CHICAGOToday, Illinois nursing homes are taking significant steps to put the home back in nursing home. By joining in a revolutionary shift in thinking about life in long-term care facilitiescalled the Pioneer Movementnursing home leaders and staff are cultivating elder-centered communities that are more life-affirming, satisfying and meaningful for residents.
Through this growing national movement, thousands of health care professionals from around the country are breaking free from the institutional, hospital-like model that has served as the blueprint for todays nursing homes. These professionals are:
Making the nursing home environment more home-like;
Having the same staff permanently assigned to the same residents;
Offering buffet meals and restaurant-style service;
Developing spa-like settings for bathing;
Creating smaller neighborhoods within a larger facility;
Bringing in pets, plants and children; and
Offering further opportunities for community involvement, daily activities and increased quality of life.
Our hope is that the Pioneer Movement will transform the culture of aging in America, says Myrtle Klauer, an expert on Pioneer Practices and director of resident services at the Illinois Council on Long Term Care. The Council is a statewide association of nursing home professionals whose members are leading the way for the Pioneer Movement in the Midwest. For example:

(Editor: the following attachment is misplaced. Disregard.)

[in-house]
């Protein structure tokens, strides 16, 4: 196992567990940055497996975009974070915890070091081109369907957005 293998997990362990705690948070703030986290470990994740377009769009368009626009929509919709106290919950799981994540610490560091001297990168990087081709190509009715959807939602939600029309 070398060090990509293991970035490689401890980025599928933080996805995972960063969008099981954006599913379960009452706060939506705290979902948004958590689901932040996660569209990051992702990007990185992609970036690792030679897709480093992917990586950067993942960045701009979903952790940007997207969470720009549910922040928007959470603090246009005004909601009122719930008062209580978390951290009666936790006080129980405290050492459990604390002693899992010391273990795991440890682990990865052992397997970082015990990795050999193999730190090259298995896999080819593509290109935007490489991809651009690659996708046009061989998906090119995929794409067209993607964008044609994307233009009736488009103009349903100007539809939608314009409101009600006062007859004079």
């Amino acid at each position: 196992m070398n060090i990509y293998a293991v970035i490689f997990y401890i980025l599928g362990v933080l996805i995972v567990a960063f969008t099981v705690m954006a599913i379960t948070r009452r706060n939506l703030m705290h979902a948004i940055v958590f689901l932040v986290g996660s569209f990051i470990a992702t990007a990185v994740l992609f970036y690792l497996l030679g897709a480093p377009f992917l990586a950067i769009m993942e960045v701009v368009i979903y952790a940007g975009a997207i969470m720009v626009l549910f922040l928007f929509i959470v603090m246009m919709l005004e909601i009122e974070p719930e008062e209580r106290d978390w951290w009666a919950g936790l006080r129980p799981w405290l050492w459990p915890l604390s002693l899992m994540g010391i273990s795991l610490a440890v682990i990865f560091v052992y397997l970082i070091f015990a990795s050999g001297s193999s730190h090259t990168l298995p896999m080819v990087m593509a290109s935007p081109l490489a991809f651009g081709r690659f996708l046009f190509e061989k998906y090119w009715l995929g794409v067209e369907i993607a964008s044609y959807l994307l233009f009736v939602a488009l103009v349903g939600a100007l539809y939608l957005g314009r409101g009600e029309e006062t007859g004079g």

Residents living at Capitol Care Center in Springfield now have permanently assigned staff that gets to know them and better understand their health conditions, needs and interests. Residents also wake up, bathe and go to bed when they want, instead of following a regimented schedule. The facility is also creating separate neighborhoods within the facility, each decorated with home-like touches chosen by the residents.
Countryside Care Centre in Aurora recently launched a fine dining program to replace its standard tray-based food service. Residents choose from expanded menus that include soups and desserts; enjoy off-tray choices, linen napkins and tablecloths; plan formal dinners that include wine; and are greeted by a hostess during lunch and dinner.
Residents living at Sheridan Health Care Center in Zion enjoy buffet dining. Individuals choose from a variety of hot and cold foods; serve themselves or receive restaurant-style wait service; and sit at tables covered by linen tablecloths and napkins and decorated with flowers. During breakfast, residents enjoy offerings from an omelet station. In addition, this facility is part of the Lake County Pioneer Coalition, in which area professionals share success stories on creating home-like environments for their residents.
Dozens of Illinois nursing home professionals are members of the Illinois Pioneer Coalition, a group dedicated to changing the culture of nursing homes in Illinois. This group sponsored the Illinois Pioneer Summit on Oct. 12 and 13, when experts from around the state met to discuss this historic change with hundreds of Illinois nursing home representatives.
We want to advance from the standard model for nursing home care to one that is more focused on the residents quality of life, said Klauer. Residents should have more independence, being able to get up when they want to, choose what they want to eat and go to bed when theyre ready. We want the staff to know more about the residents they serve and develop closer relationships with them. The overriding goal is to make Illinois nursing homes more like a real home.
From the Oct. 26-Nov. 1, 2005, issue